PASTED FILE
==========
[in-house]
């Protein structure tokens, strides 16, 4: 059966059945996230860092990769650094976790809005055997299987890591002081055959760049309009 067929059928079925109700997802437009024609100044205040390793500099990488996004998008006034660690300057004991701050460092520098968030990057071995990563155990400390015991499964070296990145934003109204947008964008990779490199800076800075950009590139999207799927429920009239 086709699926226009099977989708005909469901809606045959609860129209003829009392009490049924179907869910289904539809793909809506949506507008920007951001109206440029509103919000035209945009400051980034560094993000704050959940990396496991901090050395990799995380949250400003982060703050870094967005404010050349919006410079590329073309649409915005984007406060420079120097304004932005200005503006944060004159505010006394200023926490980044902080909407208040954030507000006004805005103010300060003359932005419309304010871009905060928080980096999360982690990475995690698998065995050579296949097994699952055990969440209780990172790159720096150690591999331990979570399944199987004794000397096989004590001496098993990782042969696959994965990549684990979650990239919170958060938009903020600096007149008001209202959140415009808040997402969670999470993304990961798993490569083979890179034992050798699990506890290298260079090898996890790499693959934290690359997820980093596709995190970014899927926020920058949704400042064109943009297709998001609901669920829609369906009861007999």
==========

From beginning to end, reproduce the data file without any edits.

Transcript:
[in-house]
């Protein structure tokens, strides 16, 4: 059966059945996230860092990769650094976790809005055997299987890591002081055959760049309009 067929059928079925109700997802437009024609100044205040390793500099990488996004998008006034660690300057004991701050460092520098968030990057071995990563155990400390015991499964070296990145934003109204947008964008990779490199800076800075950009590139999207799927429920009239 086709699926226009099977989708005909469901809606045959609860129209003829009392009490049924179907869910289904539809793909809506949506507008920007951001109206440029509103919000035209945009400051980034560094993000704050959940990396496991901090050395990799995380949250400003982060703050870094967005404010050349919006410079590329073309649409915005984007406060420079120097304004932005200005503006944060004159505010006394200023926490980044902080909407208040954030507000006004805005103010300060003359932005419309304010871009905060928080980096999360982690990475995690698998065995050579296949097994699952055990969440209780990172790159720096150690591999331990979570399944199987004794000397096989004590001496098993990782042969696959994965990549684990979650990239919170958060938009903020600096007149008001209202959140415009808040997402969670999470993304990961798993490569083979890179034992050798699990506890290298260079090898996890790499693959934290690359997820980093596709995190970014899927926020920058949704400042064109943009297709998001609901669920829609369906009861007999």